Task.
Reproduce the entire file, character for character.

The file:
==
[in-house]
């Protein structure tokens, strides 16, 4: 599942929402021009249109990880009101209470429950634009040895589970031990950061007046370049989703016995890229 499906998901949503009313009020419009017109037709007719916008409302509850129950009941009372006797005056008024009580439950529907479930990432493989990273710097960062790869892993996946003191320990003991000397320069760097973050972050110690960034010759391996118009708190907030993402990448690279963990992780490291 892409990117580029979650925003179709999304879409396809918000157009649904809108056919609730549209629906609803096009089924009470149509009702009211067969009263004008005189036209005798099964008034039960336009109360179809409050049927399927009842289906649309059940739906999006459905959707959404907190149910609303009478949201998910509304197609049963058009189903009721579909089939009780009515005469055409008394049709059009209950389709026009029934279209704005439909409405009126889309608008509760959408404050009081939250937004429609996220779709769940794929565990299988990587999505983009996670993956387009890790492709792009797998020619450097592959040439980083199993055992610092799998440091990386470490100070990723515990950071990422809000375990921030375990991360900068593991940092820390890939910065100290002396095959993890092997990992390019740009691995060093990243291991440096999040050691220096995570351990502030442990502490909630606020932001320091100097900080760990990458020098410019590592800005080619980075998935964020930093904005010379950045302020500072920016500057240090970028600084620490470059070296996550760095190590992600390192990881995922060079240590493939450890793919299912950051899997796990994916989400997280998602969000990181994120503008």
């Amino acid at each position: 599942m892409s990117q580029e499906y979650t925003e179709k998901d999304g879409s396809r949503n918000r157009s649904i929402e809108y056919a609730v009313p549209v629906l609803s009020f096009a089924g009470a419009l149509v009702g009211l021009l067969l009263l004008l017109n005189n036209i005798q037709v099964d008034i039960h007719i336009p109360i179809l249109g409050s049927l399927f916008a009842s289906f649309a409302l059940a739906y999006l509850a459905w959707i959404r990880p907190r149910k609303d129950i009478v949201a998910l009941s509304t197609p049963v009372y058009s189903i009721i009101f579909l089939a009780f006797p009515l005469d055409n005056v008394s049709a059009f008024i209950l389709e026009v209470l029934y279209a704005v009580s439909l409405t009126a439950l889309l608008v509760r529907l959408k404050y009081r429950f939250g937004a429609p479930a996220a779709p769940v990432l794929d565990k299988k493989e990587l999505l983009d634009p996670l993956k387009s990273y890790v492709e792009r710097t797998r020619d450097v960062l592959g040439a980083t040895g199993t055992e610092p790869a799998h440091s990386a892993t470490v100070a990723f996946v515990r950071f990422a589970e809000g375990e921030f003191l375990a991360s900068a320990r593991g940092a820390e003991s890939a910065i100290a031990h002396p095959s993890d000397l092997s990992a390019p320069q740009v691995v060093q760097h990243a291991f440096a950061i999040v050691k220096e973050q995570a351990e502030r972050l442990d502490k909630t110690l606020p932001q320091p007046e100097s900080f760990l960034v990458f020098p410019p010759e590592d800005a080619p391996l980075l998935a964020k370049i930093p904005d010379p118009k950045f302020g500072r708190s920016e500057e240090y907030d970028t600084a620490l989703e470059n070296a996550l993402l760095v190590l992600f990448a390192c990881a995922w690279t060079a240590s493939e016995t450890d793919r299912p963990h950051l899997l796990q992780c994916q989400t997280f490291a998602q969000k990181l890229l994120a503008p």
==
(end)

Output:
[in-house]
């Protein structure tokens, strides 16, 4: 599942929402021009249109990880009101209470429950634009040895589970031990950061007046370049989703016995890229 499906998901949503009313009020419009017109037709007719916008409302509850129950009941009372006797005056008024009580439950529907479930990432493989990273710097960062790869892993996946003191320990003991000397320069760097973050972050110690960034010759391996118009708190907030993402990448690279963990992780490291 892409990117580029979650925003179709999304879409396809918000157009649904809108056919609730549209629906609803096009089924009470149509009702009211067969009263004008005189036209005798099964008034039960336009109360179809409050049927399927009842289906649309059940739906999006459905959707959404907190149910609303009478949201998910509304197609049963058009189903009721579909089939009780009515005469055409008394049709059009209950389709026009029934279209704005439909409405009126889309608008509760959408404050009081939250937004429609996220779709769940794929565990299988990587999505983009996670993956387009890790492709792009797998020619450097592959040439980083199993055992610092799998440091990386470490100070990723515990950071990422809000375990921030375990991360900068593991940092820390890939910065100290002396095959993890092997990992390019740009691995060093990243291991440096999040050691220096995570351990502030442990502490909630606020932001320091100097900080760990990458020098410019590592800005080619980075998935964020930093904005010379950045302020500072920016500057240090970028600084620490470059070296996550760095190590992600390192990881995922060079240590493939450890793919299912950051899997796990994916989400997280998602969000990181994120503008």
């Amino acid at each position: 599942m892409s990117q580029e499906y979650t925003e179709k998901d999304g879409s396809r949503n918000r157009s649904i929402e809108y056919a609730v009313p549209v629906l609803s009020f096009a089924g009470a419009l149509v009702g009211l021009l067969l009263l004008l017109n005189n036209i005798q037709v099964d008034i039960h007719i336009p109360i179809l249109g409050s049927l399927f916008a009842s289906f649309a409302l059940a739906y999006l509850a459905w959707i959404r990880p907190r149910k609303d129950i009478v949201a998910l009941s509304t197609p049963v009372y058009s189903i009721i009101f579909l089939a009780f006797p009515l005469d055409n005056v008394s049709a059009f008024i209950l389709e026009v209470l029934y279209a704005v009580s439909l409405t009126a439950l889309l608008v509760r529907l959408k404050y009081r429950f939250g937004a429609p479930a996220a779709p769940v990432l794929d565990k299988k493989e990587l999505l983009d634009p996670l993956k387009s990273y890790v492709e792009r710097t797998r020619d450097v960062l592959g040439a980083t040895g199993t055992e610092p790869a799998h440091s990386a892993t470490v100070a990723f996946v515990r950071f990422a589970e809000g375990e921030f003191l375990a991360s900068a320990r593991g940092a820390e003991s890939a910065i100290a031990h002396p095959s993890d000397l092997s990992a390019p320069q740009v691995v060093q760097h990243a291991f440096a950061i999040v050691k220096e973050q995570a351990e502030r972050l442990d502490k909630t110690l606020p932001q320091p007046e100097s900080f760990l960034v990458f020098p410019p010759e590592d800005a080619p391996l980075l998935a964020k370049i930093p904005d010379p118009k950045f302020g500072r708190s920016e500057e240090y907030d970028t600084a620490l989703e470059n070296a996550l993402l760095v190590l992600f990448a390192c990881a995922w690279t060079a240590s493939e016995t450890d793919r299912p963990h950051l899997l796990q992780c994916q989400t997280f490291a998602q969000k990181l890229l994120a503008p």